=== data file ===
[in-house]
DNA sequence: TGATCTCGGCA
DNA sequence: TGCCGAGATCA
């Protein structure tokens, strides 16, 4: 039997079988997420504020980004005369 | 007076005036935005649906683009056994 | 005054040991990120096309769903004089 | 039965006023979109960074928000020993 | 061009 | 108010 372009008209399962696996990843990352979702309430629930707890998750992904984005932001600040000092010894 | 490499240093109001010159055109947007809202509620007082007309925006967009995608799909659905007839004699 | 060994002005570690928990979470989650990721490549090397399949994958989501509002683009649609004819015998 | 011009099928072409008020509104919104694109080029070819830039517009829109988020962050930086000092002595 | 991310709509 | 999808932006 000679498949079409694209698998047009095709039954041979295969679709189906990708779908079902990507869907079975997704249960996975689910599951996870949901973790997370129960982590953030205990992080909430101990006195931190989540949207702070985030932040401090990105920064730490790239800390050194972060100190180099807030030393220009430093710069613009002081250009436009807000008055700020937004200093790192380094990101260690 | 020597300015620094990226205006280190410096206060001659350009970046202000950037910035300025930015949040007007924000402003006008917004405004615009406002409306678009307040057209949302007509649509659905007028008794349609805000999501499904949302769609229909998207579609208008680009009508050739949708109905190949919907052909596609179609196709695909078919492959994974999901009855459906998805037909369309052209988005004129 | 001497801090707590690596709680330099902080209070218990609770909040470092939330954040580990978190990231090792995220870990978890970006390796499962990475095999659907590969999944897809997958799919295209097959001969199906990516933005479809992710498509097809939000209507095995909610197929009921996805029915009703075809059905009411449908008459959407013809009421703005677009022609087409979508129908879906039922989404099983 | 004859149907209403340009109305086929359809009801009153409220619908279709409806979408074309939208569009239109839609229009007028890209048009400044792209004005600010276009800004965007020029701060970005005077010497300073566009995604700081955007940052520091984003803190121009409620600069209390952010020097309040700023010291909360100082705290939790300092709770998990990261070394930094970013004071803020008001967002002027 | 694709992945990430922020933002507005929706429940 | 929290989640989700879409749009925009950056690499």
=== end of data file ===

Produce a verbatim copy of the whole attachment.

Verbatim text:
[in-house]
DNA sequence: TGATCTCGGCA
DNA sequence: TGCCGAGATCA
């Protein structure tokens, strides 16, 4: 039997079988997420504020980004005369 | 007076005036935005649906683009056994 | 005054040991990120096309769903004089 | 039965006023979109960074928000020993 | 061009 | 108010 372009008209399962696996990843990352979702309430629930707890998750992904984005932001600040000092010894 | 490499240093109001010159055109947007809202509620007082007309925006967009995608799909659905007839004699 | 060994002005570690928990979470989650990721490549090397399949994958989501509002683009649609004819015998 | 011009099928072409008020509104919104694109080029070819830039517009829109988020962050930086000092002595 | 991310709509 | 999808932006 000679498949079409694209698998047009095709039954041979295969679709189906990708779908079902990507869907079975997704249960996975689910599951996870949901973790997370129960982590953030205990992080909430101990006195931190989540949207702070985030932040401090990105920064730490790239800390050194972060100190180099807030030393220009430093710069613009002081250009436009807000008055700020937004200093790192380094990101260690 | 020597300015620094990226205006280190410096206060001659350009970046202000950037910035300025930015949040007007924000402003006008917004405004615009406002409306678009307040057209949302007509649509659905007028008794349609805000999501499904949302769609229909998207579609208008680009009508050739949708109905190949919907052909596609179609196709695909078919492959994974999901009855459906998805037909369309052209988005004129 | 001497801090707590690596709680330099902080209070218990609770909040470092939330954040580990978190990231090792995220870990978890970006390796499962990475095999659907590969999944897809997958799919295209097959001969199906990516933005479809992710498509097809939000209507095995909610197929009921996805029915009703075809059905009411449908008459959407013809009421703005677009022609087409979508129908879906039922989404099983 | 004859149907209403340009109305086929359809009801009153409220619908279709409806979408074309939208569009239109839609229009007028890209048009400044792209004005600010276009800004965007020029701060970005005077010497300073566009995604700081955007940052520091984003803190121009409620600069209390952010020097309040700023010291909360100082705290939790300092709770998990990261070394930094970013004071803020008001967002002027 | 694709992945990430922020933002507005929706429940 | 929290989640989700879409749009925009950056690499």